Cat flea larvae do not consume blood; rather, they feed on almost any kind of organic debris that is located where they dropped. However, their main source of nutrition is dried adult fecal matter (“flea dirt”) that is made up of undigested, dried blood that falls from the host animal to areas where the larvae live.
Flea reproduction takes place indoors year-round, but outdoor reproduction is limited to warm-weather months and locations that fall within the preferred humidity and temperature.
Signs Of A Cat Flea Infestation
Since fleas are relatively easy to see in their adult stage, visible evidence is the obvious sign of an infestation. Some common signs of fleas on dogs and cats are “flea dirt” in the animal’s coat, seeing fleas on the less hairy portions of the body, excessive scratching, licking or biting at the skin and loss of hair.
Other signs of a cat flea infestation are the observable symptoms of flea bites on people. Such symptoms may include a red, swollen, itchy, but not painful, area that appears at the bite site about thirty minutes after the initial bite, a blister that occurs within two days of the bite and constant itching that causes the bite site to possibly bleed and lead to secondary bacterial infection.
The cat flea’s distribution is worldwide and is the most commonly found flea species within the United States.
Since the immature stages of fleas are very cryptic by nature, cat flea control is a job for your pest management professional and your veterinarian, if you have pets. While your veterinarian will advise you about using flea control and prevention products for your pets, your pest management professional will provide suggestions and advice for preventing fleas from getting inside your home; what to do if a non-pet animal is the source of the flea problem; and providing a scheduled, follow-up inspection to access the results of your flea control program.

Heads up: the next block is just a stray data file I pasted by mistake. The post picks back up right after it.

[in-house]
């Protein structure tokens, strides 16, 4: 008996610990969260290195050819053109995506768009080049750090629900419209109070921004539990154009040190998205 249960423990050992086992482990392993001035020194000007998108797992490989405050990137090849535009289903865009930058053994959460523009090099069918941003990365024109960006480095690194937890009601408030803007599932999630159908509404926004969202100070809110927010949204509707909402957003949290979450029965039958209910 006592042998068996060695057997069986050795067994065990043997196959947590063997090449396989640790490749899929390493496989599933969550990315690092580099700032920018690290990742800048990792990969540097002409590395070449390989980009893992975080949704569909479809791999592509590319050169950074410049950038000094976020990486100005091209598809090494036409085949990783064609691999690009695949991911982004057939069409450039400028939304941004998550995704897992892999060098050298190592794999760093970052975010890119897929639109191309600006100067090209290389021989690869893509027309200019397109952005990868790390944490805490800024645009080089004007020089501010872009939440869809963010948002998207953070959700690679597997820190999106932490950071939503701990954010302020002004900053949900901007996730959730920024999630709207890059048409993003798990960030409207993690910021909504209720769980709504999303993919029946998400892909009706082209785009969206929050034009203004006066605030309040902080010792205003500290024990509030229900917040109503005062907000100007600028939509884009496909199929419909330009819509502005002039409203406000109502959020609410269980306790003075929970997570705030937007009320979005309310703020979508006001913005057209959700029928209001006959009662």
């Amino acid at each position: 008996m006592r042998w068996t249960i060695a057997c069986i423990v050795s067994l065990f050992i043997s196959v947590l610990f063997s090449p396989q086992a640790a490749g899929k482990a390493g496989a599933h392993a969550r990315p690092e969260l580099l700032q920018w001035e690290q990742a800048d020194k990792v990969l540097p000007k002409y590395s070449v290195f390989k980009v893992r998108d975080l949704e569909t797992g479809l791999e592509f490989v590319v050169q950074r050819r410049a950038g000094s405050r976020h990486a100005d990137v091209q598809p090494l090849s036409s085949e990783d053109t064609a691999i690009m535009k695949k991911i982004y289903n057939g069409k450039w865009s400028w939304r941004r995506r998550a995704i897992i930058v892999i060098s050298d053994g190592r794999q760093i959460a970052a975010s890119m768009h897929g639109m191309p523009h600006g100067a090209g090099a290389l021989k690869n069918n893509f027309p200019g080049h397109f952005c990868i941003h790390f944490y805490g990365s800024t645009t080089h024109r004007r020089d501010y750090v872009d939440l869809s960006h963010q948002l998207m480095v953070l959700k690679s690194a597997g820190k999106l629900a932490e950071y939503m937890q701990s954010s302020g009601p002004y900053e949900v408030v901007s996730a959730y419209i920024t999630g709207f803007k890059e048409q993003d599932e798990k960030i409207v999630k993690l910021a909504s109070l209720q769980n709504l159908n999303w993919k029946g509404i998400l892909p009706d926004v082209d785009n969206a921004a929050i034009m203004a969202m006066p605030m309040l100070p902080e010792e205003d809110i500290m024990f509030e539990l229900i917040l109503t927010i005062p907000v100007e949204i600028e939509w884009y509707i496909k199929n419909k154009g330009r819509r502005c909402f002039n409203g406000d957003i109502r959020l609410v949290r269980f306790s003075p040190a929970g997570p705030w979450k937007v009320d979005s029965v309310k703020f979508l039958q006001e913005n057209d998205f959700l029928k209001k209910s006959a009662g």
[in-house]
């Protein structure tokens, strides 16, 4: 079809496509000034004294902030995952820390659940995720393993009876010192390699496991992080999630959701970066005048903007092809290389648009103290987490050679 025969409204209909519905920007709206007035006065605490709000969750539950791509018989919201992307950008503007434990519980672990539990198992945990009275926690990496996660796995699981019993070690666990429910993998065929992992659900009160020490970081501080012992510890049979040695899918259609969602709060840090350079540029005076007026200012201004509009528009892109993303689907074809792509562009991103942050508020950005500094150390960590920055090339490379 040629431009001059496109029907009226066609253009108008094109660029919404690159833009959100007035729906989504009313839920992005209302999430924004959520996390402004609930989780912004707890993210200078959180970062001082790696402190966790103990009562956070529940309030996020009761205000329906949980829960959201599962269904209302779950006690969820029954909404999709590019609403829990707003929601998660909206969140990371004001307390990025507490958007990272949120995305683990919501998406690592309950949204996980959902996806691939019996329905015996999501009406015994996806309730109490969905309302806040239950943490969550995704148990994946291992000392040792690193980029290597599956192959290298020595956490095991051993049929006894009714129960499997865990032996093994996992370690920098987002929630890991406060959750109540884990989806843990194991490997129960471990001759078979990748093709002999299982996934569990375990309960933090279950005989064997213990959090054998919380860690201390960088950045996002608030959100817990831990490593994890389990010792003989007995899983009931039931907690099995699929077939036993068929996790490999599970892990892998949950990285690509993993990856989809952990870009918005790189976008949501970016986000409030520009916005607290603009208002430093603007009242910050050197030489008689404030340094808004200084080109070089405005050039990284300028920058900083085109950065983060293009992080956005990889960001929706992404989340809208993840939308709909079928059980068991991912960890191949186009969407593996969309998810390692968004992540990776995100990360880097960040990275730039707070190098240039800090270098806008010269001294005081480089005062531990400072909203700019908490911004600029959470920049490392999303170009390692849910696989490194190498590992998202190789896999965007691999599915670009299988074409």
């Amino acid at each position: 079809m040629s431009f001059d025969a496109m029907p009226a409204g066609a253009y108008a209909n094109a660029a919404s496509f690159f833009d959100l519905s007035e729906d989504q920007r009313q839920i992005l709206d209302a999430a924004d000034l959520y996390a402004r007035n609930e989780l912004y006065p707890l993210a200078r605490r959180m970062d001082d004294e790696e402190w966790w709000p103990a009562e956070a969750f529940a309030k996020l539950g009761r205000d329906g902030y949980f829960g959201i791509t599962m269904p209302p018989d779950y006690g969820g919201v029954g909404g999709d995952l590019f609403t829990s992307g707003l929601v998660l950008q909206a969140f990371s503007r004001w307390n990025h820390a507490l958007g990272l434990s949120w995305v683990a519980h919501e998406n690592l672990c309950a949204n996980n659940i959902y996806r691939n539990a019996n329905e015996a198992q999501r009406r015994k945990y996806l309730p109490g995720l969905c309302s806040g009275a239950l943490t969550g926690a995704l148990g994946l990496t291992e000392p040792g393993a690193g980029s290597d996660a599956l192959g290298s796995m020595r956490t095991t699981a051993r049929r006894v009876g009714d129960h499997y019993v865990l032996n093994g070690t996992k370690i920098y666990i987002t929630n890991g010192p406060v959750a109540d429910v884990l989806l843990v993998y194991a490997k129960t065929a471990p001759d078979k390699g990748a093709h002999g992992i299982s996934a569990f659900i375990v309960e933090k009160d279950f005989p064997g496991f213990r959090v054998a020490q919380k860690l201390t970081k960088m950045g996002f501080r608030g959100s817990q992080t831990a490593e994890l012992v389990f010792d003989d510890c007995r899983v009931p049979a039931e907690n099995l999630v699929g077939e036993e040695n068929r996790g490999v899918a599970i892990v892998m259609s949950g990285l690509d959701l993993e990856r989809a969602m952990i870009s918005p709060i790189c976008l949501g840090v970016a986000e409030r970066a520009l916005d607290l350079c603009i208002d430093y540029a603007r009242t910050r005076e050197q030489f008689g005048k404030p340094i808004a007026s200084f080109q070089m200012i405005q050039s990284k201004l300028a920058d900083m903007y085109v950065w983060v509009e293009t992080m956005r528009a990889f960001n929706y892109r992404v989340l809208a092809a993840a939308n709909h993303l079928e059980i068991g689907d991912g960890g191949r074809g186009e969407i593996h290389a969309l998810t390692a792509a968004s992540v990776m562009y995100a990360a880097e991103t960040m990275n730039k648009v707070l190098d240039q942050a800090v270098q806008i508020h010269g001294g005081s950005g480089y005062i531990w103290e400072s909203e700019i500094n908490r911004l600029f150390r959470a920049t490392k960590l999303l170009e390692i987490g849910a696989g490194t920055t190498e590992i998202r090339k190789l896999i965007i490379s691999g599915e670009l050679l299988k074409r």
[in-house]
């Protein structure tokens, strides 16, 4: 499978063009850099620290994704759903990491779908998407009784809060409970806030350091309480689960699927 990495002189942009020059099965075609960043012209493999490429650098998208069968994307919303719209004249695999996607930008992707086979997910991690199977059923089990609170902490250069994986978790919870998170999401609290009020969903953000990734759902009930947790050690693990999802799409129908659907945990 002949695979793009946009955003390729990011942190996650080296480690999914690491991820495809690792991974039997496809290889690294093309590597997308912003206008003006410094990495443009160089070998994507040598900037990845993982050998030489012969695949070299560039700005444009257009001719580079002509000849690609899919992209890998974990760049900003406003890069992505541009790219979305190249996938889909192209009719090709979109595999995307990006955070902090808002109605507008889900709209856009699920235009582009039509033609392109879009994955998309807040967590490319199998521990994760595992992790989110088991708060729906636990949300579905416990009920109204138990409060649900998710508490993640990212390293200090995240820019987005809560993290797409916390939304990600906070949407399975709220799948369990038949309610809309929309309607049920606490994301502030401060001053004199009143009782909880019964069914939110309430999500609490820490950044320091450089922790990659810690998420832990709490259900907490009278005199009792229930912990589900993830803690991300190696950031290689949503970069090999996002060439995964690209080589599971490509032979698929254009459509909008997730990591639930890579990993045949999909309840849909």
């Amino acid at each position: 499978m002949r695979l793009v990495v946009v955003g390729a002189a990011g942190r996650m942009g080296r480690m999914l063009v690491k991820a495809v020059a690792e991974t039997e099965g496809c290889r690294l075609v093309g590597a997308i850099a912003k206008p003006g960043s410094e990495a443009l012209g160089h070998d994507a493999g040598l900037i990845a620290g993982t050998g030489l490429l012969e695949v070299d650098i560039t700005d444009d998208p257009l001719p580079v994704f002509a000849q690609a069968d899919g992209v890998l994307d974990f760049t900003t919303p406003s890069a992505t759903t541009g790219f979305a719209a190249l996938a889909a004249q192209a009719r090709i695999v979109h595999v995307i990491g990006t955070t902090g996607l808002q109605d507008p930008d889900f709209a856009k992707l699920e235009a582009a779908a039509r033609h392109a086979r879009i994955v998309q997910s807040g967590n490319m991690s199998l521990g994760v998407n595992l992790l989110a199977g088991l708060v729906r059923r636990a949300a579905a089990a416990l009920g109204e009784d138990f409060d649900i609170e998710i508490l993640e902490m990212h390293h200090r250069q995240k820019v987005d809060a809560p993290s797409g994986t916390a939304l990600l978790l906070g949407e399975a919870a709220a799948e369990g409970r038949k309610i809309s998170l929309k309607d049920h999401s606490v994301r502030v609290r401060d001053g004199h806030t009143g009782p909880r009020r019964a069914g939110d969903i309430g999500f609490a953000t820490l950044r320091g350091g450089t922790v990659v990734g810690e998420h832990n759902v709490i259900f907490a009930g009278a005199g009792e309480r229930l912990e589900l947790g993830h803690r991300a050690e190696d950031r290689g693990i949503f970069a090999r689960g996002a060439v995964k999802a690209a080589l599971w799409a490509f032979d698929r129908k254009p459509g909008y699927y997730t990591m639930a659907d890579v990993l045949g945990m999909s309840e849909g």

Bites Can Transmit Disease
Cat fleas may transmit diseases in the process of taking a blood meal from a human or animal host or via infection from contaminated fecal pellets. Some of the more commonly encountered flea-borne diseases affecting people worldwide include:
- Flea-borne typhus, also known as murine typhus – transmitted by the bacteria from feces of infected cat fleas when the bacteria enters the body at the time of the flea’s bite or from scratching the area of the bite.
- Bartonellosis (cat scratch disease) – transmitted to humans from the bites of the oriental rat flea and cat flea.
- Flea tapeworm – most often can be transmitted if children accidently eat an infected flea or contact infected flea feces.
- If the bitten area is not kept clean and disinfected, secondary bacterial infection where bites occurred. The more that bites are scratched, the more likely infection will result.
Cat flea-borne diseases or other health-related conditions affecting pets can include:
- Murine typhus from an infected flea bite
- Cat scratch disease
- Flea tapeworm – Dipylidium caninum. An infection of dogs and cats when they ingest a tapeworm infected flea during grooming.
- Rickettsia felis, a disease of both cats and dog and transmitted by the cat flea
- Dipetalonema reconditum, a parasitic worm transmitted to dogs by the cat flea
- A microfilarial disease Acanthocheilonemal reconditum transmitted to dogs by the cat flea.